Bloggers Corner

Visit Alle's 5 Star Reviews and check out author Carolyn Arnold and her two new releases.

Alle's 5 Star Reviews


Today's guest is Jill Borak and she is going to share with us her experiences from her recent trip to Backspace Agent-Author Seminar.

What I Learned at Backspace

Ernest Hemingway once said that writing, at its best, is a lonely life. I completely disagree. Sorry, Papa. My proof is the Backspace Agent-Author Seminar, which I attended last month.

Backspace was my first writers’ conference, and I’m happy to share the lessons I learned with you.

Lesson #1: Go in with a Plan.

I was at an odd place in my writing when I showed up for the conference. My previous novel was queried out, and my current novel was still a work in progress. So I wasn’t there to pitch to agents. But I did go in with a list of goals: find potential beta readers, introduce myself to the keynote speaker, chat with at least a half a dozen agents.

Your plan may be completely different. Maybe you want to pitch the heck out of your manuscript, or polish your query to a high luster. Maybe you’ve got some industry questions you want answered. Just don’t go in without a plan, or worse, with the expectation you’re there to get a contract. Although some few, some lucky few, have signed with agents at or after Backspace, it’s a tad unrealistic. Besides, there’s so much more to get out of the conference.

Lesson #2: Agents Aren’t Just for Pitching.

I should point out, in case you don’t already know, the Backspace Conference doesn’t have formal pitch sessions. Instead, writers meet with agents in workshops to discuss their query letters and opening pages. It’s as low-pressure as meeting with agents could possibly get.

When I approached agents, I wasn’t interested in pitching. I was looking for information. I don’t want to give you the impression that I had memorized each agent’s latest sales figures, or digested all the industry scoop from Galley Cat and Publishers Marketplace. Truthfully, I chatted a lot about Dave Matthews.

But I also talked with an agent about a book I loved that was repped by his colleague. He told me the inside story of how that book almost didn’t get published. I probably would not have had that conversation if I was in pitch mode. Just by treating agents like the wonderful people they are, I learned so much about the writing biz.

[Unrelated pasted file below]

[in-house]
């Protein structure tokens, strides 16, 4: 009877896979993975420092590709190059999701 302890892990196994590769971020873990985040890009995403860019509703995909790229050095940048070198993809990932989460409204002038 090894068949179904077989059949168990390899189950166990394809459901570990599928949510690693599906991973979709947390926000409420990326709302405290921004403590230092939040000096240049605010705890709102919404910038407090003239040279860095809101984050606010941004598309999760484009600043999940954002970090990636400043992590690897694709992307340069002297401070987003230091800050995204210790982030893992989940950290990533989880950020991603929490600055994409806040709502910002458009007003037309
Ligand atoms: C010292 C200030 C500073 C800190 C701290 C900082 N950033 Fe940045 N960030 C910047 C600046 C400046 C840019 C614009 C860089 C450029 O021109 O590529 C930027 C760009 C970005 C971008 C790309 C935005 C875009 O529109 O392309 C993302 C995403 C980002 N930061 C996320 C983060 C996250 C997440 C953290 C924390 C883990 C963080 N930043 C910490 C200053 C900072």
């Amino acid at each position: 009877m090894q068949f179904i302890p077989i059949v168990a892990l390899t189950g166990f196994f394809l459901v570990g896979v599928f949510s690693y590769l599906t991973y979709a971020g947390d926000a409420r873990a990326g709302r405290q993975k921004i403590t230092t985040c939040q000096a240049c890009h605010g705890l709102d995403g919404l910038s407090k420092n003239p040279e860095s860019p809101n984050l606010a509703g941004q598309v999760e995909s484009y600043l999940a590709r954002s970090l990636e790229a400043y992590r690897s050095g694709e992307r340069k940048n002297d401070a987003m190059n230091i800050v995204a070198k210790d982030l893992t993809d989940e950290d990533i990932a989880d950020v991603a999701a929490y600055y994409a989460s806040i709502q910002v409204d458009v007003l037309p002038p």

Lesson #3: Surround Yourself with Writers.

Agents aren’t the best thing about Backspace. (No offense, agents.) It’s the writers.

Although the agents were universally fantastic, accessible, and generous with their time, they were not the highlight of the conference for me. Without a doubt, the best thing about Backspace was meeting all those fantastic, accessible, generous writers.

The other writers at the conference aren’t just attendees. They’re not your competition for face-time with agents, either.

The other writers are your potential beta readers. My entire workshop group (shout out to the mystery/thriller folks!) has stayed in touch and a few of us are already critiquing each others’ work.

They other writers are ready-made cheerleaders. Maybe it’s the bond forged through common hardship. Maybe it was something in the water. I’m not sure. But everyone I met was incredibly supportive. I’ll never forget the giant group hug, that second day of the conference, after one of our newly-formed friends got The Call from an agent. Somehow, his success seemed like a success for all of us.

So you see, writing is not a lonely life at all.
When not surrounded by other writers, Jill Borak is hard at work on her next novel. When not hard at work, she is probably fiddling around on the internet. Visit her blog, Ripped from the Pages, here.
My blog: Ripped from the Pages